Director Guillermo del Toro’s latest film The Shape of Water, recently took home the Oscar award for Best Picture. Written by del Toro and Vanessa Taylor, the film boasted an impressive 13 Academy Awards nominations. We see Sally Hawkins as Elisa, a mute cleaning lady working at a top-secret facility, where she falls in love with a human amphibian and tries to rescue him from the government. Elisa is one of the rare female lead characters with a disability.
Many scriptwriters, especially male writers seem to think that all women want a ‘strong female lead’. We don’t. All we want are normal characters we can relate to or fantasize about. “Normal” includes women who work, women who are housewives, Black women, Muslim women, women who cry easily, women who talk too much. We want the same treatment given to male characters. We don’t want to be just the girlfriend or wife, we want to make mistakes and we definitely don’t want rape or abuse to make us stronger. We just want normal and del Toro is one of the few male writers that gives us a wide range of normal female characters.
[bctt tweet=”All we want is normal characters we can relate to or fantasize about. ” username=”wearethetempest”]
With Elisa, we have a brave woman who hasn’t been accepted by society risking her life for love. We see her in her most intimate moments, whether it’s her masturbating or her lovemaking. Unfortunately, its uncommon for women with disabilities to be sexually active on the big screen. Disabled characters are only remembered for their disabilities in film. The Shape of Water changes this. However, there is one major criticism of the film that I fully support: the production company’s decision to hire a non-disabled actress for the role. Representation on screen is important, but it’s also important for it to be genuine. It’s not fair wanting to write and use disabled characters but not want to work with disabled people. This defeats the purpose of representation and actually excludes the people affected.
Although film critics and many audiences loved the film, some from the disabled community have talked about the ableism in the film. Disabled writer Elsa Sjunneson-Henry explains one of the problems in the film: “The first time in years that I have seen a disabled woman sexually desired, and indeed, sexually active, and loved in a film is by a monster. Monsterhood and disability are inextricably linked in our genre”. On the other hand however, writer Kristen Lopez, who has a physical disability wrote: “As a film writer with a physical disability, I find it hard not to feel personally offended by movies that reiterate that disabled people aren’t sexual. But watching The Shape of Water gives me hope that maybe barriers can be broken down regarding sex and disability.”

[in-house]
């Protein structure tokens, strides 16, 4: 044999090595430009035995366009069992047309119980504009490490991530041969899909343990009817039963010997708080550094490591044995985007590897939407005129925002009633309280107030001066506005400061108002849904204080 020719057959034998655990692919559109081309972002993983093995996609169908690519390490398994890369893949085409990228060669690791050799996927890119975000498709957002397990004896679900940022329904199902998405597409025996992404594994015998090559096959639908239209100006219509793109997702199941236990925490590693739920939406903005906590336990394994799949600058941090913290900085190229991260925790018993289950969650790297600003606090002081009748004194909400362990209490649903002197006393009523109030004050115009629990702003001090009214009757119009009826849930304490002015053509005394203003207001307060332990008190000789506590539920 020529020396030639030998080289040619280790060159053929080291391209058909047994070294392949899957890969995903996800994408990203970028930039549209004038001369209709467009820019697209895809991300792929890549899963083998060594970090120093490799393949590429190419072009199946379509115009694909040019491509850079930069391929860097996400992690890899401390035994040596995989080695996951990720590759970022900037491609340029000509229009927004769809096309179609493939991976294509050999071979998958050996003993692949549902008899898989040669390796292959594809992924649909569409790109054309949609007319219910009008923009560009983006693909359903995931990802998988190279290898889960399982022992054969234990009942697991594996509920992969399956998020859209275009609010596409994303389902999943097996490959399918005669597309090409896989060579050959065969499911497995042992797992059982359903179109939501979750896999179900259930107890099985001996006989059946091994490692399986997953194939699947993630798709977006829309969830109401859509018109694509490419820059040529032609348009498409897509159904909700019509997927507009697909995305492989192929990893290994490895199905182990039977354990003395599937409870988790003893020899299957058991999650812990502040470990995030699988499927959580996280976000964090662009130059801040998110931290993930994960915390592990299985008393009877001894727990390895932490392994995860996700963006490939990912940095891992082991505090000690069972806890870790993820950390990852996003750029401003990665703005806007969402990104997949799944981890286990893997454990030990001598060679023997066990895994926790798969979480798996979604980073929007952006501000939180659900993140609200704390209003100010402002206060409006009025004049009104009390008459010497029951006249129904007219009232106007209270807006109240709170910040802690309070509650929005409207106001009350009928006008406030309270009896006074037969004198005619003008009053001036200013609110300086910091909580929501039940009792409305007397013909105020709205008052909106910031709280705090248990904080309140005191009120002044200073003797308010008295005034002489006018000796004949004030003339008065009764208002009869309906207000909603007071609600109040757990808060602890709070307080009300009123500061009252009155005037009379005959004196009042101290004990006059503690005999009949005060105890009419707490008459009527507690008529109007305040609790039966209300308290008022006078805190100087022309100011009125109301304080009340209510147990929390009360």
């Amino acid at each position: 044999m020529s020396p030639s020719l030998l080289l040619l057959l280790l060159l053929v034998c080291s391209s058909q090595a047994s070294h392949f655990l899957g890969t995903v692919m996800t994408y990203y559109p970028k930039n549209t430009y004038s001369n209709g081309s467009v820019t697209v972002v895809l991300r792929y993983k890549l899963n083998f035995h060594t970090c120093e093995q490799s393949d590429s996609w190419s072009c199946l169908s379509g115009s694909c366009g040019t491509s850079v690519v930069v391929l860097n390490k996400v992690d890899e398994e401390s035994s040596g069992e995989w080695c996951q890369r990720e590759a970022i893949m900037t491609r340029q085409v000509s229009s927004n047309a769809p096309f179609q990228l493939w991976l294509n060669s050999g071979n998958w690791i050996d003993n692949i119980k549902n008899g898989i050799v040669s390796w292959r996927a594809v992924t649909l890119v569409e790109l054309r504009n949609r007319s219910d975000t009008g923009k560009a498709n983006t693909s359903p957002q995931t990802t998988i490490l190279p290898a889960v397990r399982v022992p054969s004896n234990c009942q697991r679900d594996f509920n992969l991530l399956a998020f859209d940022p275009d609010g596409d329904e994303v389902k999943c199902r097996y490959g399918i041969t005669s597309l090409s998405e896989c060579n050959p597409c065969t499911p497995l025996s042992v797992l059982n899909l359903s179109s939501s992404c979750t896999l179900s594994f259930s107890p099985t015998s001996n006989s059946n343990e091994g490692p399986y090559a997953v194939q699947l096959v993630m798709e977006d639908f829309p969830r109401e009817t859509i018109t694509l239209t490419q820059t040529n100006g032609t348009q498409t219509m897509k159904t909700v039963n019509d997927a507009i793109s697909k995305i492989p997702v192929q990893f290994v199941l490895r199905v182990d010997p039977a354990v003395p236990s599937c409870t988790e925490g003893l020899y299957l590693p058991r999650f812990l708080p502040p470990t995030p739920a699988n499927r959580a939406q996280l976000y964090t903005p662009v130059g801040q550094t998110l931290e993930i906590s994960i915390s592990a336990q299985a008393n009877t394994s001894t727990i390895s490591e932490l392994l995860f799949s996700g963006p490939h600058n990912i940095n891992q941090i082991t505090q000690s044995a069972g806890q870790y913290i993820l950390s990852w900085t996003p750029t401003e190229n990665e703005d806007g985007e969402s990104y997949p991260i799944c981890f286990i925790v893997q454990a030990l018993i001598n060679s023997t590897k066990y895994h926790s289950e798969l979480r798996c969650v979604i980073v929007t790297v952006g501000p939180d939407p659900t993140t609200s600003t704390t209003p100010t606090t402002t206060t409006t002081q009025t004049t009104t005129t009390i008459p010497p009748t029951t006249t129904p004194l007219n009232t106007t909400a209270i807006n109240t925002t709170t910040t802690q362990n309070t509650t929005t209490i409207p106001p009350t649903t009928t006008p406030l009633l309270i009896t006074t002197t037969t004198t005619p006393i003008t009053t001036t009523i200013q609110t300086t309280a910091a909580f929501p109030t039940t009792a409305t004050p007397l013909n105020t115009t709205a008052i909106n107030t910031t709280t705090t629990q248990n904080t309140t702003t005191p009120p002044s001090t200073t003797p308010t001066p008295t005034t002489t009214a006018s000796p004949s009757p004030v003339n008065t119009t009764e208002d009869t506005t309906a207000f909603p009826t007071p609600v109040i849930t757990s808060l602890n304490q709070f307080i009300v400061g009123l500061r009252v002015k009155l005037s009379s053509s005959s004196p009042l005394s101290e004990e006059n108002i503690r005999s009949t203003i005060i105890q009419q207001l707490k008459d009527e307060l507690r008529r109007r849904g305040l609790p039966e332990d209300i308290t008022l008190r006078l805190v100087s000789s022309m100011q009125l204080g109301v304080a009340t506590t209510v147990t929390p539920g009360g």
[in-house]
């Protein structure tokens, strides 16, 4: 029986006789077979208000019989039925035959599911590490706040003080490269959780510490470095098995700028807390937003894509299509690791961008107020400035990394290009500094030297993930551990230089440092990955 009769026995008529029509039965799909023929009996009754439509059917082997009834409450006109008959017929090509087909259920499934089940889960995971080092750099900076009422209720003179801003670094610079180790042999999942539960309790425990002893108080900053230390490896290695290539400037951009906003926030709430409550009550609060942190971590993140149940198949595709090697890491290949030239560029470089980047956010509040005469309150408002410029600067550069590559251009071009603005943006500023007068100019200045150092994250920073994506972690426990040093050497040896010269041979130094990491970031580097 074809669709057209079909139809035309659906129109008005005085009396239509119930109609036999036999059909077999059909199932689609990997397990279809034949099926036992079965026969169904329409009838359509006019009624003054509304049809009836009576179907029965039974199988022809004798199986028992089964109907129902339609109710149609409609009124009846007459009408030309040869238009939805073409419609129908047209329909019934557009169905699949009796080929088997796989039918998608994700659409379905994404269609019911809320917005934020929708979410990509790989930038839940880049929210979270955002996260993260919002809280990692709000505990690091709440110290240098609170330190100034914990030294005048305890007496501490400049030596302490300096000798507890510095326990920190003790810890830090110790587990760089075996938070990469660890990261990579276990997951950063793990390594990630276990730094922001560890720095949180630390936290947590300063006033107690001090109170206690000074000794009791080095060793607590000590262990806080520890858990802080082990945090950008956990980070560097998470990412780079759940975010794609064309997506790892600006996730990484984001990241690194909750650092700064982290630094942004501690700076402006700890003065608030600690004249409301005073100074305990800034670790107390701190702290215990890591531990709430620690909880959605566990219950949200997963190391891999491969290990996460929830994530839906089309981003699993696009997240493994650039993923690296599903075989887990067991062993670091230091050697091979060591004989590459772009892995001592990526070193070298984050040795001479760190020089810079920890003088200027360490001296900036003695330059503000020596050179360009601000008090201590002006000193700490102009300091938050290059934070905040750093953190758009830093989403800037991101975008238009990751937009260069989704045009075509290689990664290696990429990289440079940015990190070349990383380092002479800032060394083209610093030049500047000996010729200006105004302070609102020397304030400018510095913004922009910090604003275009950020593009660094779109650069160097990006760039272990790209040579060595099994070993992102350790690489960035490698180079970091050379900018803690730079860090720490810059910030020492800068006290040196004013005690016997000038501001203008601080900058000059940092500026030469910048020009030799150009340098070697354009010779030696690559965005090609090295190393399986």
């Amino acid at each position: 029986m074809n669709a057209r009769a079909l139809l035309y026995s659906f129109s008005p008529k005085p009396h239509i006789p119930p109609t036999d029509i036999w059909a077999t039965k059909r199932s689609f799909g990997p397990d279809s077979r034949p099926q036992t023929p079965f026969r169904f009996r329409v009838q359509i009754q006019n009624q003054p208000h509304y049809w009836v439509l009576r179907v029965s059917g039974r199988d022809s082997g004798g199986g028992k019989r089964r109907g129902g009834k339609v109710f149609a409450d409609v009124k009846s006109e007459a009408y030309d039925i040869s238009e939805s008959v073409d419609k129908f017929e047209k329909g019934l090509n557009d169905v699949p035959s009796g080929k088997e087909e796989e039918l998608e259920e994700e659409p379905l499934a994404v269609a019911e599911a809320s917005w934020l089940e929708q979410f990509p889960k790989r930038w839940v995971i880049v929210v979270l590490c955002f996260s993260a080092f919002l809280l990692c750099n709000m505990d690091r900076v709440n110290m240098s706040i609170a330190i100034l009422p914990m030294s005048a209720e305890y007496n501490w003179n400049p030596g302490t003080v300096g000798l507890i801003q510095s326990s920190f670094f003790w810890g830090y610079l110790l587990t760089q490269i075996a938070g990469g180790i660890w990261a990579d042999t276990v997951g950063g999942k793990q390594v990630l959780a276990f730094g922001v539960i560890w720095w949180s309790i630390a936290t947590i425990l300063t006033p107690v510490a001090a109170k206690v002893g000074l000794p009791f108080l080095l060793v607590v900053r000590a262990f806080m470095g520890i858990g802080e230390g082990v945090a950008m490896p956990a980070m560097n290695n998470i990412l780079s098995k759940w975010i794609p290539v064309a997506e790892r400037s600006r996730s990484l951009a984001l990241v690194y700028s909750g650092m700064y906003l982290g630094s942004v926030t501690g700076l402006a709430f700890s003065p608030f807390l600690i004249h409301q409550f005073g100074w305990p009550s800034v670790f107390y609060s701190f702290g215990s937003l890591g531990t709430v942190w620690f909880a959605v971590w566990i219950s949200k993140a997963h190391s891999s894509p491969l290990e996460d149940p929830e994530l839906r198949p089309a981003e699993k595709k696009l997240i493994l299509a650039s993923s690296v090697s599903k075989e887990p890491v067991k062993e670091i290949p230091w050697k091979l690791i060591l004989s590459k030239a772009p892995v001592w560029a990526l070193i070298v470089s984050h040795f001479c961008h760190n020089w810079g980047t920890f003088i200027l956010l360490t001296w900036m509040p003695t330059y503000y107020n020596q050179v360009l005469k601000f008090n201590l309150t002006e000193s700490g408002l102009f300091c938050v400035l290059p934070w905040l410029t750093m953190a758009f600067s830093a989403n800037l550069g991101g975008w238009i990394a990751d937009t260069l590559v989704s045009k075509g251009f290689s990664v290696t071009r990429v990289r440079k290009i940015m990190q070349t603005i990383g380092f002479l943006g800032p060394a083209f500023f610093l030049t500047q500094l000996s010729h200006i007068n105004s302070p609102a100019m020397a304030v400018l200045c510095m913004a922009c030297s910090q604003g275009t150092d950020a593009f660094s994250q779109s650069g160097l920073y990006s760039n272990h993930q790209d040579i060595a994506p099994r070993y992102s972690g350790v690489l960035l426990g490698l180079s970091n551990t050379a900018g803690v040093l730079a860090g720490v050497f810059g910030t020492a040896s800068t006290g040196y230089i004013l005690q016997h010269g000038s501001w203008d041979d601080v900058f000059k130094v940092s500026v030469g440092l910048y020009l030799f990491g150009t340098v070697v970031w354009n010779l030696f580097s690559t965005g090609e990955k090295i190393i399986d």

[bctt tweet=”Representation on screen is important, but it’s also important for it to be genuine.” username=”wearethetempest”]
One of del Toro’s greatest accomplishments is casting Japanese actress Rinko Kikuchi as a protagonist opposite Charlie Hunnam in Pacific Rim (2013). The film had a budget of $190 million and although Kikuchi is the first Japanese actress to be nominated for an Oscar in 50 years, she was relatively unknown and a newcomer to big franchises in Hollywood. Nevertheless, this did not stop del Toro from casting a WOC as the lead role in his film. The film takes place in the future where humans are fighting sea monsters called Kaiju who are attacking Earth. To fight these creatures, countries have come together and created massive robots called Jaegers to fight them. The Jaegers have to be piloted by two or more people and we watch as Raleigh Becket (Hunnam) and Mako Mori (Kikuchi) try to work together as pilots.
In an interview, del Toro explains Mori: “One of the other things I decided was that I wanted a female lead who has the equal force as the male lead. She’s not going to be a sex kitten, she’s not going to come out in cut off shorts and a tank top and it’s going to be a real earnestly drawn character”.
I think this explains del Toro’s approach to female characters. Of course, we still want sexy women on screen, but we have been portrayed like this far too much for the male gaze for far too long. Now, we want diverse female characters and, in my opinion, del Toro delivers every single time.
Like Shonda Rhimes warns: “Entertainment industry, time to stop using the phrases ‘smart, strong women’ and ‘strong female leads’. There are no Dumb Weak Women. A smart strong woman is just a WOMAN”. And del Toro is one of the rare writers who understands and caters to this.
[bctt tweet=”Now, we want diverse female characters and, in my opinion, del Toro delivers every single time.” username=”wearethetempest”]